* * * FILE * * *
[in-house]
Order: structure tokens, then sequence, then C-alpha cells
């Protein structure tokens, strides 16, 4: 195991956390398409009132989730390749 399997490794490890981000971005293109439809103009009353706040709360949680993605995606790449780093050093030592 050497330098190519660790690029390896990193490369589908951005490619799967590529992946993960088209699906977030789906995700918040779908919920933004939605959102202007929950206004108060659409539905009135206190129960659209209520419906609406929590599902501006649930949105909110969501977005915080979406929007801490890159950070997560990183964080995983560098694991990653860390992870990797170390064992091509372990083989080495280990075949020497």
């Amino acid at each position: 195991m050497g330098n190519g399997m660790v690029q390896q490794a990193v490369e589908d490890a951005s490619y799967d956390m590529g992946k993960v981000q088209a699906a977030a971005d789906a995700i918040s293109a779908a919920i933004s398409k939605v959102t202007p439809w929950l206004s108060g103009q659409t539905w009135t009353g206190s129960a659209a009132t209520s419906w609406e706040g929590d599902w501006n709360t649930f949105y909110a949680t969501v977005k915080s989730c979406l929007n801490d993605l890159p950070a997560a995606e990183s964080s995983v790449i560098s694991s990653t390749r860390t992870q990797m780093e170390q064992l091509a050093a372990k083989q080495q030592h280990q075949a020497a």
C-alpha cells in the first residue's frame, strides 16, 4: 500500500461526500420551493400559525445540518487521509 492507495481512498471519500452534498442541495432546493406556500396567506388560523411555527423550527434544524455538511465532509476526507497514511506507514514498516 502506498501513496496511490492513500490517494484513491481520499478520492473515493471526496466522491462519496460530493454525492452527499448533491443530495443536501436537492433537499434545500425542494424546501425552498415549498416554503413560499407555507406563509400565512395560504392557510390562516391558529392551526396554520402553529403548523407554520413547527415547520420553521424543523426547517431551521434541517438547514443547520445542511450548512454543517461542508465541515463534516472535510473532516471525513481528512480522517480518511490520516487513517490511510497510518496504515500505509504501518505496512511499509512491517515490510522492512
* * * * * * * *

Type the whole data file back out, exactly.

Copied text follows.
[in-house]
Order: structure tokens, then sequence, then C-alpha cells
């Protein structure tokens, strides 16, 4: 195991956390398409009132989730390749 399997490794490890981000971005293109439809103009009353706040709360949680993605995606790449780093050093030592 050497330098190519660790690029390896990193490369589908951005490619799967590529992946993960088209699906977030789906995700918040779908919920933004939605959102202007929950206004108060659409539905009135206190129960659209209520419906609406929590599902501006649930949105909110969501977005915080979406929007801490890159950070997560990183964080995983560098694991990653860390992870990797170390064992091509372990083989080495280990075949020497």
């Amino acid at each position: 195991m050497g330098n190519g399997m660790v690029q390896q490794a990193v490369e589908d490890a951005s490619y799967d956390m590529g992946k993960v981000q088209a699906a977030a971005d789906a995700i918040s293109a779908a919920i933004s398409k939605v959102t202007p439809w929950l206004s108060g103009q659409t539905w009135t009353g206190s129960a659209a009132t209520s419906w609406e706040g929590d599902w501006n709360t649930f949105y909110a949680t969501v977005k915080s989730c979406l929007n801490d993605l890159p950070a997560a995606e990183s964080s995983v790449i560098s694991s990653t390749r860390t992870q990797m780093e170390q064992l091509a050093a372990k083989q080495q030592h280990q075949a020497a």
C-alpha cells in the first residue's frame, strides 16, 4: 500500500461526500420551493400559525445540518487521509 492507495481512498471519500452534498442541495432546493406556500396567506388560523411555527423550527434544524455538511465532509476526507497514511506507514514498516 502506498501513496496511490492513500490517494484513491481520499478520492473515493471526496466522491462519496460530493454525492452527499448533491443530495443536501436537492433537499434545500425542494424546501425552498415549498416554503413560499407555507406563509400565512395560504392557510390562516391558529392551526396554520402553529403548523407554520413547527415547520420553521424543523426547517431551521434541517438547514443547520445542511450548512454543517461542508465541515463534516472535510473532516471525513481528512480522517480518511490520516487513517490511510497510518496504515500505509504501518505496512511499509512491517515490510522492512